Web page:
Isaiah Thomas’ potential as a point guard and NBA player is amazing. With all athletes however, there is a very real concern when it comes to injuries hampering players’ potentials in such physically demanding games. Isaiah Thomas is no different, as he is currently rehabilitating a nasty hip injury involving a Femoral-acetabular Impingement with a torn labrum.

The injury bothered Isaiah in the playoffs series against the Cleveland Cavaliers in the Eastern Conference Finals when he was still with the Boston Celtics, but may have existed longer and originated from an early time in this past season.

Initially believed to be a groin strain, the advances in medicine revealed the issue’s true nature. Tom Haberstroh of ESPN went into some detail about this further by talking with the doctor who performed most of the hip labrum surgeries in the NBA.

“Because of its close proximity to the groin, an FAI has been mistaken for groin muscle problems in athletes for decades, according to Dr. Marc Philippon of the Steadman Clinic in Vail, Colorado. Since 2010, there have been 13 documented surgeries to repair torn labrums in the hips of NBA players, often dealing with an FAI. Nine of those 13 surgeries were performed by Philippon, according to research.”

Isaiah Thomas isn’t the first NBA player to deal with this injury, though it is a newer one being treated. The ability to properly treat hip labrum injuries stem from advancements in diagnosing the root of an athlete’s problems more efficiently and effectively.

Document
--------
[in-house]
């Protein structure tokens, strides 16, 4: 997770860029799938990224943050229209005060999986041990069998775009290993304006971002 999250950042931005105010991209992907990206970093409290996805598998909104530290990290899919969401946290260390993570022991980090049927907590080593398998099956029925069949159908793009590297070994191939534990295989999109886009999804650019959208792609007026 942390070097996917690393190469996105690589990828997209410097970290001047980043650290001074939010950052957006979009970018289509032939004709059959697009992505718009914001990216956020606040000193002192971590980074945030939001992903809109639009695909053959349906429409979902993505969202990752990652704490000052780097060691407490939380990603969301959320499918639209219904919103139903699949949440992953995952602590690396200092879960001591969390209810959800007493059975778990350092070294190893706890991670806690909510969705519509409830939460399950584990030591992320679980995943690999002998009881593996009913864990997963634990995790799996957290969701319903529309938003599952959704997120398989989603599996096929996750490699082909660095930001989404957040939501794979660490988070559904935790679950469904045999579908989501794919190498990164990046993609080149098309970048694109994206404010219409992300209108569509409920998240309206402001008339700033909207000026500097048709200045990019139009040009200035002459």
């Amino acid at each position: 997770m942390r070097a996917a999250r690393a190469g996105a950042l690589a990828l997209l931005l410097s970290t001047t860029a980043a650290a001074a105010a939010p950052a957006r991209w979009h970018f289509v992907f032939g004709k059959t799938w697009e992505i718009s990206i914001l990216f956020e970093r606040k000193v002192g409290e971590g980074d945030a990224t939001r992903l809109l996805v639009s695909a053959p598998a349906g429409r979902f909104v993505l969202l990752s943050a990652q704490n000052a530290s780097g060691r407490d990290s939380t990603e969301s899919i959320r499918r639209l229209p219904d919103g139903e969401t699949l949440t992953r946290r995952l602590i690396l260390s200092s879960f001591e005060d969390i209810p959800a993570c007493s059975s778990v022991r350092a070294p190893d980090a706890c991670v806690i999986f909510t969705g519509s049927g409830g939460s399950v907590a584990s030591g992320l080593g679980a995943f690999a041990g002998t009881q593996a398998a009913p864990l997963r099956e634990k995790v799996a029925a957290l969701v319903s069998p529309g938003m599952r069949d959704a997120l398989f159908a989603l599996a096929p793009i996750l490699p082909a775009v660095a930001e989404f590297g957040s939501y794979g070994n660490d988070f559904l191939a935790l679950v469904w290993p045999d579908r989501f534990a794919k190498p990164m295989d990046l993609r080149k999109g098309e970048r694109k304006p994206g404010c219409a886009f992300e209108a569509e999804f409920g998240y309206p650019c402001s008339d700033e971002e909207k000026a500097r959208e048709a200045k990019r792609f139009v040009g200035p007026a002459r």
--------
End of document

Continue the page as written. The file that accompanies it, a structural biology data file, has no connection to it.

As covered by Jeff Stotts of In Street Clothes, several athletes between have had surgery for torn hip labrum’s in the last several years, as the injury is better recognized by medical professionals.

In Street Clothes

IT’s choosing a non-surgical option for his injury however, opting for therapy and strengthening of the injured area. This carries risk with it as the injury might be re-aggravated, but also allows for a quicker return to the basketball court. While Cavs and NBA fans would like to know how other players, who opted for a non-surgical route, performed like, that will be very hard information to come by publicly.

Revisiting Tom Haberstroh of ESPN, his article revealed that “Philippon says a ‘lot of players’ come to see him for a hip tear but they don’t fix it surgically, and no one hears about it.”

While this may obviously cause frustration about not having a timetable for Isaiah’s recovery, along with his condition when he is finally cleared to play, there is a silver lining of sorts. As stated, many players seem to play through the injury. Additionally, it was recently released that Thomas is much tougher than most thought, as Kevin O’Connor of the Ringer wrote:

But while there are questions to raise, multiple front-office sources explained Thomas’ decision to forego surgery on the hip as such: He has apparently dealt with the injury for years and still managed to produce at a high level. “The limp he walks with is not swag,” said one source who is familiar with Thomas’s injury history. “He’s got an issue that he just plays through.”

That would obviously provide some missing context to those that assume Isaiah merely ignored surgery, when he obviously feels he doesn’t need it at this time. Knowing he’s played through pain for years helps to ease some worrisome thoughts, though there will always be concern for its re-aggravation.

One can assume that Thomas knows how important this upcoming year is not only for him, but the Cavs in general. Surgery would take him out for an extended period of time, and the time for Isaiah to shine is now. The addition of Thomas, Jae Crowder, and Ante Zizic will help the Cavaliers to bounce back strong this upcoming season. Here’s hoping they can help bring some toughness and grit on their way towards bringing another championship for the Cleveland Cavaliers.